CLEVELAND -- The first time through their starting rotation this season, the Cleveland Indians' pitchers struggled and did not garner a victory, but all of that changed Tuesday night in their 8-6 victory over the San Diego Padres at Progressive Field.
Despite the leadoff hitter getting on base with a hit in each of the first four innings and giving up nine total hits, Corey Kluber allowed three runs over six innings and earned the first victory of the year for an Indians' starter.
"As a rotation, you could ask any one of us," Kluber said. "We're not satisfied with how we started the year. It's a long year. It just so happened that we had however many games where we didn't do so hot. It happened all in a row. It is what it is. We've just got to move forward, make the adjustments and look to improve.
"For whatever reason, they had a lot of traffic early in the game, but I was able to work around it, and I think that gives you a little bit of a confidence boost. You get into some trouble early on, and you're able to come out of it, work out of it, when you get in that situation later in the game, you kind of have that to fall back on."
Kluber struck out eight hitters in the win over the Padres, something that was credited to his combination of pitches.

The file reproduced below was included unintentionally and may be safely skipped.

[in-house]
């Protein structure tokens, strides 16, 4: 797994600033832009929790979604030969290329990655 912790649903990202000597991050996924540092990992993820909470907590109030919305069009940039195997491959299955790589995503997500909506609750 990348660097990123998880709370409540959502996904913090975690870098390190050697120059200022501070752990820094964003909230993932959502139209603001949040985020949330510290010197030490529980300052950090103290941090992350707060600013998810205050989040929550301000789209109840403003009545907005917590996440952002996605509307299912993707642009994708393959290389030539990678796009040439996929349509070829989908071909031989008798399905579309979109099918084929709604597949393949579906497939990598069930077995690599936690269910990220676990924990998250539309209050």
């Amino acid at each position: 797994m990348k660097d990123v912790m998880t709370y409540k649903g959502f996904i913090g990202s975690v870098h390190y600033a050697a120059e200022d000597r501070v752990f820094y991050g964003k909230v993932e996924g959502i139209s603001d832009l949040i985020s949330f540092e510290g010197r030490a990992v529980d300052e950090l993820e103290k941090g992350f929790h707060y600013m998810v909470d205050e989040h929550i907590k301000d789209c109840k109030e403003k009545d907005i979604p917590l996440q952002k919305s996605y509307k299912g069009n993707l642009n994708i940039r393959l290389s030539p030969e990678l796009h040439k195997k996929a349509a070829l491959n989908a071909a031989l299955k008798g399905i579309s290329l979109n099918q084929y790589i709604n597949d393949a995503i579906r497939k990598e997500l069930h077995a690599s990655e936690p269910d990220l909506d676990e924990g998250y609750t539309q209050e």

"He just kept the guys off balance, mixing his curveball with the fastball in," center fielder Nyjer Morgan said of Kluber. "He just did what he was supposed to do, and that was to keep us in the game. As long as you keep us in the game, we're going to do what it takes."
Indians manager Terry Francona added, "He had to pitch from the first hitter of the game because they got runners on base, but he reached back. He started changing speeds, and with his late movements, there were a lot of swings and misses."
According to Kluber, changing speeds and mixing up his pitches is just that, pitching.
"Changing speeds, that's the name of the game, keeping hitters off balance," Kluber said. "Early on, we tried to attack hard a little bit. I didn't have my best location. I'd make some good pitches and then, I'd leave one over the middle or something like that. Changing speeds on them, it gives you a little more room for error as the game goes on."
And by mixing up those speeds, Kluber once again proved to be the slump buster for the Indians.
In 10 of his starts last year, Kluber took the ball after an Indians' loss. In those outings, he posted a 5-1 record and had a 2.59 earned run average, but it is not something he thinks about when he runs out from the bullpen and takes his spot in the center of the diamond.
"I have no idea," Kluber said. "I couldn't tell you. I'm not trying to treat a game any differently, whether we win or lose the night before. My goal every time I go out there is to go out there and try to give us the best chance to win. Whether we won the night before or lost, it doesn't really affect the way I go about it."